COVINGTON, Ga. — This past Christmas was a sweet one for Berry’s Tree Farm.
After their Murray Cypress Christmas tree in August was deemed Reserve Grand Champion in the 2021 National Christmas Tree Contest, Newton County tree farmer Chuck Berry earned the honor to see his award-winning tree erected in the home of Vice President Kamala Harris in Washington, D.C., for the holidays.
Berry said he and his wife, Lori, made the 10-hour drive to the nation’s capital Nov. 24 to personally deliver the Christmas tree.
“It was a treat,” he said. “As silly as it sounds, it was pretty emotional … Not too many people are able to do something like that.”
As the Berrys arrived to the vice president’s home, Berry said Harris and Second Gentleman Douglas Emhoff welcomed them outside “like anybody else would when we’ve delivered trees.” They met with the Berrys for about 30 minutes, Berry recalled.
“Politics aside, they were very receptive and very appreciative of the tree,” he said. “They were really engaged and interested. We really enjoyed our time with them … They made us feel very welcome.
“Any time you have the opportunity to meet any vice president, it’s quite the honor and accomplishment,” Berry added.
The Berrys’ Christmas tree was set up in the Turret Room in the residence at the Naval Observatory and decorated the next week.
In a Jan. 4 Newton County Board of Commissioners meeting, Berry was recognized for the achievement.
“[It is ] quite an honor for not only the family, but for the county, even for the state and for Christmas tree growers across the South, because, you know, everything’s based on the Fraser fir out of North Carolina,” Berry told commissioners. “You know, that’s what most people think of when they think of a real Christmas tree. And that is the Cadillac. We’re not fortunate enough to grow Fraser fir Christmas trees here. We rely on Cypress trees, pine trees and cedar trees, and most of those Fraser fir growers in North Carolina think of our Cypress tree as a landscape tree. And they don’t think you can grow a landscape tree into a Christmas tree, let alone be awarded Reserve Grand Champion and get to pull your truck and trailer into the front yard of the vice president’s house in Washington D.C. and show her what Newton County could do.”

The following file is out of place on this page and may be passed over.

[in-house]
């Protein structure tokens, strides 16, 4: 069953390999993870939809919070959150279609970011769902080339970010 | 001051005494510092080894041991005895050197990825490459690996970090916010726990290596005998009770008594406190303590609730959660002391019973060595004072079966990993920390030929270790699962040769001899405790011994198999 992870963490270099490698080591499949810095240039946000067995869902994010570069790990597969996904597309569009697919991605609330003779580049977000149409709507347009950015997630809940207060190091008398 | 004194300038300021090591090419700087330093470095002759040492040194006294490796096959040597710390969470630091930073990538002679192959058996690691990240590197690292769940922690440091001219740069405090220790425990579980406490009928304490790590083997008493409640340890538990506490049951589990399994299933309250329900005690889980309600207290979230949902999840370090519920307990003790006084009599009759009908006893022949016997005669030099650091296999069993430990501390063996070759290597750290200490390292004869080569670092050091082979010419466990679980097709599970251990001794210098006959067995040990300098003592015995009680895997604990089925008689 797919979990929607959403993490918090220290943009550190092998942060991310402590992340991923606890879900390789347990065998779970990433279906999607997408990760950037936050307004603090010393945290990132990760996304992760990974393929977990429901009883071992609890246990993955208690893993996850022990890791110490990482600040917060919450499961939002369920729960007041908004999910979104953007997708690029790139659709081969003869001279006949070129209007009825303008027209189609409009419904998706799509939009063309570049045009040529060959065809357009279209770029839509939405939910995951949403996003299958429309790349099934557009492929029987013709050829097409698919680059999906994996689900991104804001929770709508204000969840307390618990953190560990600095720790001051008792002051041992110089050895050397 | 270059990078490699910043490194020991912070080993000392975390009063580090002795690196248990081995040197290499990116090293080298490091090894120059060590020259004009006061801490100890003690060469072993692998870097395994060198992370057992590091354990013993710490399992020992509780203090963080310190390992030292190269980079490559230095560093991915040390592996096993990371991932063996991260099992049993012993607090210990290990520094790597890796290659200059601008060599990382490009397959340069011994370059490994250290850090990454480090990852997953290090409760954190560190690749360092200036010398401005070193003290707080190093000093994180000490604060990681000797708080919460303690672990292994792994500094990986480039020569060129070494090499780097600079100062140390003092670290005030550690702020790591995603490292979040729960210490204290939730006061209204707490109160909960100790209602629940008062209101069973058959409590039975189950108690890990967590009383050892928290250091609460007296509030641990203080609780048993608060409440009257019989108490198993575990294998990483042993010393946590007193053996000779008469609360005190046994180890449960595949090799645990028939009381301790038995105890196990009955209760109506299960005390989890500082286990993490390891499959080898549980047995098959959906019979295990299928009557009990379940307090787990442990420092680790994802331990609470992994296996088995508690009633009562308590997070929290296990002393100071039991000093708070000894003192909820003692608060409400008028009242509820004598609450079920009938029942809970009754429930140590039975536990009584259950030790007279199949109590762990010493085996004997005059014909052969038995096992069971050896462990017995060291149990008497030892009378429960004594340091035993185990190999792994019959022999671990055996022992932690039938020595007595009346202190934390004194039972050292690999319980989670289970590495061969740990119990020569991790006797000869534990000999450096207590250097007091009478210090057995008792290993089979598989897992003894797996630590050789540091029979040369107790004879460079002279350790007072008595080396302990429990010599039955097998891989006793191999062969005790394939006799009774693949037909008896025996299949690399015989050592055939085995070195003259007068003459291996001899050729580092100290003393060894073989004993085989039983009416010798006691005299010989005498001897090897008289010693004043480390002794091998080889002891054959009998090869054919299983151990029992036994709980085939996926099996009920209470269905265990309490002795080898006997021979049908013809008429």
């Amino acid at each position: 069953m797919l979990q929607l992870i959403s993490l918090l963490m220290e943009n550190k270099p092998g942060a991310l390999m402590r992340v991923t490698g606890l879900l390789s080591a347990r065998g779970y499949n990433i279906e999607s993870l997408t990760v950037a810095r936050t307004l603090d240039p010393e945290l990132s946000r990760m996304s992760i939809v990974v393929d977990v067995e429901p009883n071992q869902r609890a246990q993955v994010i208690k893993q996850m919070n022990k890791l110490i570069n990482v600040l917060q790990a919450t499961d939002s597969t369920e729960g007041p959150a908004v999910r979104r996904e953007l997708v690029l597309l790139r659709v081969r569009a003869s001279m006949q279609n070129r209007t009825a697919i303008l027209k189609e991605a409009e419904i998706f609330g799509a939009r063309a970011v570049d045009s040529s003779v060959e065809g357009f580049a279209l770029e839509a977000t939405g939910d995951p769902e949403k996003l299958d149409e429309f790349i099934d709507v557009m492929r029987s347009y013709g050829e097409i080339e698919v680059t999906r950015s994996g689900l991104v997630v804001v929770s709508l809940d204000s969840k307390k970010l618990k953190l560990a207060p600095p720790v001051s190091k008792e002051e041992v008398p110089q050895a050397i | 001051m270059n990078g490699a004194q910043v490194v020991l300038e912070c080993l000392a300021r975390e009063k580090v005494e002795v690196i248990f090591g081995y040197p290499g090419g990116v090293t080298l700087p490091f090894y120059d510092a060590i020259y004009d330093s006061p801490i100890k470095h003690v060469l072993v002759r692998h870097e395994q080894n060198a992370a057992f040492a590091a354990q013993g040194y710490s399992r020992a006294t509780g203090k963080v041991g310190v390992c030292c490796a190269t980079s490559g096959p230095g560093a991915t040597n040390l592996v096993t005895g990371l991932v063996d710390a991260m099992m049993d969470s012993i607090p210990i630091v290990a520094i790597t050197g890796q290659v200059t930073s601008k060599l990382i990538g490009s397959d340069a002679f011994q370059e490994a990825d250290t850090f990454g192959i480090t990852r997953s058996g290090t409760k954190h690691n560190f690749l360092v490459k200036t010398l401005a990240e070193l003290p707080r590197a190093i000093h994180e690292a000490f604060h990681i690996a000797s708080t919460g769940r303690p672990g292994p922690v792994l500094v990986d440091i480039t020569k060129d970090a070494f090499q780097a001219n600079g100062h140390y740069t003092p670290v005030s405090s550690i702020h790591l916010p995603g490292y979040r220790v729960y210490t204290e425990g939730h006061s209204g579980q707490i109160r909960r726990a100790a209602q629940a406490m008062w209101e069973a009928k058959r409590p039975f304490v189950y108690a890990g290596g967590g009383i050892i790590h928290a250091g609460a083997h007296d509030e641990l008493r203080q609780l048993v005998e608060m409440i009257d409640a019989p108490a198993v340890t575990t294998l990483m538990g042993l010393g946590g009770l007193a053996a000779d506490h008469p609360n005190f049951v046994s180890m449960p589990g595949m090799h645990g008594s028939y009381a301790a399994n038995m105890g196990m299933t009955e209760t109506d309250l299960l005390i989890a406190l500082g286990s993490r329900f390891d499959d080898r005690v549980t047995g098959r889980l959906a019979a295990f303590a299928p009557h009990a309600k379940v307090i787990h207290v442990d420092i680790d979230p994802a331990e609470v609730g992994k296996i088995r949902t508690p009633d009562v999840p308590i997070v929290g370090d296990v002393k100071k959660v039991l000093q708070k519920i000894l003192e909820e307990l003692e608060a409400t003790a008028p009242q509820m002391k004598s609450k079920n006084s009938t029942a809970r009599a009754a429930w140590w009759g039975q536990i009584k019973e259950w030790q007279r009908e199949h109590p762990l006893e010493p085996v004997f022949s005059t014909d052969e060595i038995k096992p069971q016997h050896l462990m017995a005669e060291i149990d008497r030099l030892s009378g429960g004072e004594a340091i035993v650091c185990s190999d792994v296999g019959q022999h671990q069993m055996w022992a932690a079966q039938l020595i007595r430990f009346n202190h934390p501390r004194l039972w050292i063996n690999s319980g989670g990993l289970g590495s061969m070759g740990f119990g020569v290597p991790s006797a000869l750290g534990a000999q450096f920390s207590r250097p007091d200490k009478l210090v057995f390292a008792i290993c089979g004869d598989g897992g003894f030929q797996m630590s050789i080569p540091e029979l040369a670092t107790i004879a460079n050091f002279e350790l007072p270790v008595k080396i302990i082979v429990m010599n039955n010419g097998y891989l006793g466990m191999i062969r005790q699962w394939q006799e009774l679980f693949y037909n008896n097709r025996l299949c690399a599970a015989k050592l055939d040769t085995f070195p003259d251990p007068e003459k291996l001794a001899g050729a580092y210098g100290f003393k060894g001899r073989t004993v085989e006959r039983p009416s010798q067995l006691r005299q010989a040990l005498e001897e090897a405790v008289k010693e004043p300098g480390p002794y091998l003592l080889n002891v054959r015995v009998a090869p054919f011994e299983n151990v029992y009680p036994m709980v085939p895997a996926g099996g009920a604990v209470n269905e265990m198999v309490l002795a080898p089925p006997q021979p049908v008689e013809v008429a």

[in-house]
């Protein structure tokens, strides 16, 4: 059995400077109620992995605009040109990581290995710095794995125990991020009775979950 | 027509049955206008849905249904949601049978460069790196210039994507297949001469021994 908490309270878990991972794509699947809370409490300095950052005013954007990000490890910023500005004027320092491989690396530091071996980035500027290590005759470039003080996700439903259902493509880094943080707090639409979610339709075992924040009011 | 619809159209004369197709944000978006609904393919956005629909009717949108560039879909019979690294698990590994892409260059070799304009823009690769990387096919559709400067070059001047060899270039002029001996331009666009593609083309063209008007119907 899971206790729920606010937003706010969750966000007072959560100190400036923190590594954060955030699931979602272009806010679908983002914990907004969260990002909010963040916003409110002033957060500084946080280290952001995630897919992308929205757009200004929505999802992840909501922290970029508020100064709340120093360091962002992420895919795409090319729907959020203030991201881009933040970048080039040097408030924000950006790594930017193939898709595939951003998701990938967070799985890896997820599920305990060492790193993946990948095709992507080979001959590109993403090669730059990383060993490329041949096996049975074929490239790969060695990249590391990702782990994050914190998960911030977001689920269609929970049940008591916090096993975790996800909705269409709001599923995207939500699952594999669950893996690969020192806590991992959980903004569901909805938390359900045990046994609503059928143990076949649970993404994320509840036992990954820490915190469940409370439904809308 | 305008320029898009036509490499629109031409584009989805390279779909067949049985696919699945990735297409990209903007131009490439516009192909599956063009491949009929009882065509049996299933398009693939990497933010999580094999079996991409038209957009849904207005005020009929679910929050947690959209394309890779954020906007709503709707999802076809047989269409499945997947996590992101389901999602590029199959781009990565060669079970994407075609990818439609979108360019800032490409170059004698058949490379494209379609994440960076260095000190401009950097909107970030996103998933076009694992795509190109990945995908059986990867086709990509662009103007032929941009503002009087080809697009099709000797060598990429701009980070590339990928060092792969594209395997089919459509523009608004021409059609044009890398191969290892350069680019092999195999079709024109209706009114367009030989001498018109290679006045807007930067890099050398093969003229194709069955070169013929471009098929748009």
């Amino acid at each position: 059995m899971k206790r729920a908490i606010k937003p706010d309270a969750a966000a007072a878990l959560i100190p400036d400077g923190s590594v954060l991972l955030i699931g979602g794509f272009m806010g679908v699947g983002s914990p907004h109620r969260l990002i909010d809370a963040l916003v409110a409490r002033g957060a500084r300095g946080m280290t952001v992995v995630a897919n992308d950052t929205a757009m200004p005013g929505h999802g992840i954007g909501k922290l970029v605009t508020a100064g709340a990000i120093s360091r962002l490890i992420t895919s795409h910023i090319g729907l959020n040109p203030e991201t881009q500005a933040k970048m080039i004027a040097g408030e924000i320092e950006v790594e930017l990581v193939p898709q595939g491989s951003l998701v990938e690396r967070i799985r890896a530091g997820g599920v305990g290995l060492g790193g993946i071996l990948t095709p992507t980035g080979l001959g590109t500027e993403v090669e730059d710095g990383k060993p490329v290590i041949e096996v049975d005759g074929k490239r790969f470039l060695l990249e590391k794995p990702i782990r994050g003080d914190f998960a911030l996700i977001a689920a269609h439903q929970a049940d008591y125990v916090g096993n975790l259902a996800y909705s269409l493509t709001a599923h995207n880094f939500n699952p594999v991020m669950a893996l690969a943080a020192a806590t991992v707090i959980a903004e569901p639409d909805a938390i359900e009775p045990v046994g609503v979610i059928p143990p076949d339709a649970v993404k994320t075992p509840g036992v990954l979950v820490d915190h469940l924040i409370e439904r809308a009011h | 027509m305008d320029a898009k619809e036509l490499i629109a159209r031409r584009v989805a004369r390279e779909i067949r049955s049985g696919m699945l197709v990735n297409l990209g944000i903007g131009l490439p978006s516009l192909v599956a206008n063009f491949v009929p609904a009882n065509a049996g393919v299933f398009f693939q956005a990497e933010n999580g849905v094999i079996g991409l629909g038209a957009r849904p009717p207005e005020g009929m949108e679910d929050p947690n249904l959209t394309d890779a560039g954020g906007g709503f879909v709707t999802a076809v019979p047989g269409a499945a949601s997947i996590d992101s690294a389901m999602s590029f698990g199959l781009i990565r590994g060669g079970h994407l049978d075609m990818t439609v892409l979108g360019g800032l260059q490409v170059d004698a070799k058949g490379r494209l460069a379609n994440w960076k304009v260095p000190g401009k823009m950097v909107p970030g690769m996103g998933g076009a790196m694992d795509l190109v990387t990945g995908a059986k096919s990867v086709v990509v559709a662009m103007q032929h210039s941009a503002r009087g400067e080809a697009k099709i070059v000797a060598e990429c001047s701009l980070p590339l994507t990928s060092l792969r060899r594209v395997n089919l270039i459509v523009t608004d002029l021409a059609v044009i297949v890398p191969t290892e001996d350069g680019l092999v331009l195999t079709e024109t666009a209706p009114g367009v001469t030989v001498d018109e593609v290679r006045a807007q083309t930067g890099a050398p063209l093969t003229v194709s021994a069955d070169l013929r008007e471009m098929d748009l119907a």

Berry’s accomplishment is one that had been in the making for several decades.
Beginning as a dairy and row crop organization, the Berry Family Farm of more than 200 acres was started in January 1894 after Charles Woodson Berry purchased the property in the Almon community.
Through four generations, the Berry family raised corn, hay and Jersey cows.
In 1969, the farm’s dairy operation ceased, and after selling its last herd of cows, the family welcomed a new form of farming a few years later.
In 1977, the Berrys planted its first crop of Christmas trees and began to sell them in 1983. The operation grew quickly — in 1999, the Berrys reportedly sold more than 3,700 trees.
Now under the family farm’s fifth (Berry) and sixth generations (son, Chase) of leadership, Berry said business has gone really well in recent years and getting to show off their product in the vice president’s home has yielded a great impact.
“Only positive effects on our business,” Berry said. “The last two years have been great for sales already, and from a publicity standpoint, this kind of stuff only helps.”